Uncertainty + Sparring After Sunset
That the body is a cruel steward
is not a revelation. For two straight weeks
you watch the staff take blood, x-rays, and MRIs,
watch them fill a fridge with vials
of your mother’s vital fluids and still
the doctors at St. Mary’s can’t diagnose
the swelling. They shrug at inconclusive results
while your heart fractures ever further,
tuned as it is to its own collapsing:
again again again.
Heisenberg’s Uncertainty Principle
calculates the mathematical impossibility
of determining the position of a particle and
its momentum in a specific moment.
You can’t remember where you read about it
or why anyone needs to know
but in human terms it means
you know where you are yet can’t say
how long it took to get there
or even which path you followed.
Your father won’t have the strength for this
much longer. For ten years he’s been refilling
her water, heating up leftovers,
counting pills. He’s worn thin and pale
and bruised. When he jokes about you moving home
to help it does not feel like a joke.
No one can guess what next year will bring,
he tells me. Perhaps beaches and sunshine
will appeal more then, the ocean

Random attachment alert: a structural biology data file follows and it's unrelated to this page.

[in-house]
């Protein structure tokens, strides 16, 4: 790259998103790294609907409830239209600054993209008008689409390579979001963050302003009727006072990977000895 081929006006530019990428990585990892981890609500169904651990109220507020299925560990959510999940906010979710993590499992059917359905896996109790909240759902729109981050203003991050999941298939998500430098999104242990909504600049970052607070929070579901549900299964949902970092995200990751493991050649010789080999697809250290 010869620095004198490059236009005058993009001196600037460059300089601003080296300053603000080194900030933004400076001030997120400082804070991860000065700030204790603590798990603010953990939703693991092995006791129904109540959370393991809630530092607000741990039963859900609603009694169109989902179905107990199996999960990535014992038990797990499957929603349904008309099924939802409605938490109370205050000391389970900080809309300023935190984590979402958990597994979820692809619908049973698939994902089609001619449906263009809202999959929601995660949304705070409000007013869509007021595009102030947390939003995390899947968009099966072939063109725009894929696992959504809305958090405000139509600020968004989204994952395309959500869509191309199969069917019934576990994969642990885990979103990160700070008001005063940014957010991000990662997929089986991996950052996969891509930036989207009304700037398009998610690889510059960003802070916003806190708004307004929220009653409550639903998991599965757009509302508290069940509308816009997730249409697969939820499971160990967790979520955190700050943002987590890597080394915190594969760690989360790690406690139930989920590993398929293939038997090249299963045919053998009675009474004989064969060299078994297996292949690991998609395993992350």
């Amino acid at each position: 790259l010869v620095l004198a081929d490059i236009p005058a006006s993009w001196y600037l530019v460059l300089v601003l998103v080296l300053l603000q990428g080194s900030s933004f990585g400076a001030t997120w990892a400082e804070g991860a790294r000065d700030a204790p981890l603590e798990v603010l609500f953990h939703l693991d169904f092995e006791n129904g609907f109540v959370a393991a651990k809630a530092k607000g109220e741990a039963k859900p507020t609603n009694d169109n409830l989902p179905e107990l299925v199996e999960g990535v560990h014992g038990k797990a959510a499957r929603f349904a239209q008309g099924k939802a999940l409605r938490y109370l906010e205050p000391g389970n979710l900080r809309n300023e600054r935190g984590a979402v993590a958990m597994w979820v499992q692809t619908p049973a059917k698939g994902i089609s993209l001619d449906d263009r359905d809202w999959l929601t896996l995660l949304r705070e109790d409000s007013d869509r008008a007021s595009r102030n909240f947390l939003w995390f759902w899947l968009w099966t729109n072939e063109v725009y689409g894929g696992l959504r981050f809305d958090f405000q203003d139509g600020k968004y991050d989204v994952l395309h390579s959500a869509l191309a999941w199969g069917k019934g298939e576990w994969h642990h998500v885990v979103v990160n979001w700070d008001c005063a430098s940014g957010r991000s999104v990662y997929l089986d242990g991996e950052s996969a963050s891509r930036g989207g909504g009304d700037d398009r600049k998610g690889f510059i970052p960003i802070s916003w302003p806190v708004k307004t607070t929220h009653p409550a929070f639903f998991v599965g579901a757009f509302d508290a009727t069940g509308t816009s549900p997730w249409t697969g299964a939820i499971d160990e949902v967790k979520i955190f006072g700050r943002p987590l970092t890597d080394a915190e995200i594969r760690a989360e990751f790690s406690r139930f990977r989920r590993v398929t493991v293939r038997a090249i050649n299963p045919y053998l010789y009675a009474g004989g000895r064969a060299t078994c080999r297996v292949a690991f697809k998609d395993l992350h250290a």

the sort of music you’ll want to hear.
Sparring After Sunset
I’ve been married for fifteen years
with a python-sized portion of joy
and a rattler’s share of misery.
Even so there are nights I’ll add up
the sleep I lost worrying about
my parents. Every day they hissed
at each other while I was young enough
to be confused by it. In the gloom
of the unlit porch their voices were
low pressure systems convecting
the fading sunlight as I waited to eat
dinner, hour after hour, dizzy & weak,
unsure what their clipped fury meant.
I did not see love in it. After all love
wasn’t tense shoulders and clenched
jaws but flowers and kisses, whatever
lifted people toward happiness. There
was always too much for love to carry.
Which might explain dad’s ruined knees
and mom’s broken hip, both of them
coiled now in separate beds. Maybe that
was how they soothed love’s rage—
barefoot, surrounded by darkness
after a storm had passed, just beyond
the glow of the kitchen light,
holding each other, arms locked tight,
neither willing to be the one to let go.
SM Stubbs until very recently co-owned a bar in Brooklyn. Recipient of a scholarship to Bread Loaf, he has been nominated for the Pushcart and Best New Poets. His work has appeared in Poetry Northwest, The Normal School, Puerto del Sol, Carolina Quarterly, New Ohio Review, Iron Horse Literary Review, Crab Creek Review, among others, with work forthcoming in December and The Rumpus.